Working with the founders is probably my favorite part of Y Combinator. So when “alumni” come to visit, I get especially excited. I’m spoiled when we’re in Silicon Valley, since so many YCers live in the Bay area. Many will crash dinners or else I’ll stop by the Y Scraper when I’m in the city to say hello.
Besides the 19 new startups participating in this summer’s funding cycle, I think there’s only one active alumni startup in Boston (more on this in a future post). So I was delighted when a few of our alumni visited Cambridge last week.
Zenter: Victory lap
Wayne and Robby of Zenter flew out to meet the new founders and talk about what they wished they’d known in the first month of YC. This was the first time we’d seen them since the Google acquisition and it was nice to see for myself how happy they seemed. Their main advice for the founders: channel all your hacking ability into making something users want. Especially in the months leading up to Demo Day.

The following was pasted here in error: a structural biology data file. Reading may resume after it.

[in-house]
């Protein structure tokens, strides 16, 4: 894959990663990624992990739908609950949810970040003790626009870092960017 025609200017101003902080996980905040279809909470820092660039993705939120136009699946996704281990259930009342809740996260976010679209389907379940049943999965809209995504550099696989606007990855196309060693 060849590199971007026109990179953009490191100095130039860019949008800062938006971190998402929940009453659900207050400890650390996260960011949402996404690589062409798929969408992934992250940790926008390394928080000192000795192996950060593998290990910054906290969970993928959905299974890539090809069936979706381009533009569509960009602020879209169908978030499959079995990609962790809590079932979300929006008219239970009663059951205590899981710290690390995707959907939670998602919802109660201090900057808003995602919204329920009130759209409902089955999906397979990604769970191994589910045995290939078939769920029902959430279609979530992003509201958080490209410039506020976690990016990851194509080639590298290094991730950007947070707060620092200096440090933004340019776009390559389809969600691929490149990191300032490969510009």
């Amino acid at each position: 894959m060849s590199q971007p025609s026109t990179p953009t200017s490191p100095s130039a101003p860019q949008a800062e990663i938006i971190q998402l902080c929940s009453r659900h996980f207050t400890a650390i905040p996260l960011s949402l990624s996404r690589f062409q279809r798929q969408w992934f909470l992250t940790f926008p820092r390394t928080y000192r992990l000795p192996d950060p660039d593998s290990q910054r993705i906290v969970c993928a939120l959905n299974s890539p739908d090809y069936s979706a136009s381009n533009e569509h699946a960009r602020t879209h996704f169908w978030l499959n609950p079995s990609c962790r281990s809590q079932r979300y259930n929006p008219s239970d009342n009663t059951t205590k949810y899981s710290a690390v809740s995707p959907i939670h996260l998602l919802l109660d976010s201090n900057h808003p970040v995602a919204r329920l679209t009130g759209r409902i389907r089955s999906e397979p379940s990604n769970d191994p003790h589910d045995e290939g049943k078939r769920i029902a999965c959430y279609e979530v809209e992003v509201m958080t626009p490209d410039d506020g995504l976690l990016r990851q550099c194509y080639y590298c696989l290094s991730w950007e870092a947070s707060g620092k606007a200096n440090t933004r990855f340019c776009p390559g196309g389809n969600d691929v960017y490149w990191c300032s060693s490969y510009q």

Wufoo: Getting it right
Kevin Hale of Wufoo also visited and spent hours giving the founders design feedback. (He’s extremely talented in this area.) Kevin founded Wufoo with brothers Chris and Ryan Campbell. They moved from Tampa to Mountain View in January ’06 and, like the Zenters a year later, took advantage of the next 3 months to work nonstop on their product. They rewarded themselves occasionally by watching LOST, but other than that, they were programming animals.
They raised some angel funding before returning to Tampa in April ’06. We worried the Wufoos would be hosing themselves with this move (do you know any software startups from Tampa?) but it seems to have worked out OK. In the 15 months since, the founders have accomplished a lot. They launched a year ago and have consistently added new features. They also care a lot about customer service. Apparently their average response time to emails from users is six and a half minutes-- and it’s only three guys!
They have all sorts of clever tricks to help them stay productive. I can’t say too much about the most amusing one, since I think Kevin plans to write about it on Particle Tree, but the payoff is a trip to the winner’s destination of choice with the loser assuming the role of “trip bitch.”
Kevin’s most exciting news was that Wufoo is now profitable. He showed me a graph with a nice smooth upward curve. Assuming they don’t make some huge mistake, the Wufoos are in a place most “Web 2.0” companies would envy: they’ll never have to ask investors for permission to keep working on their product.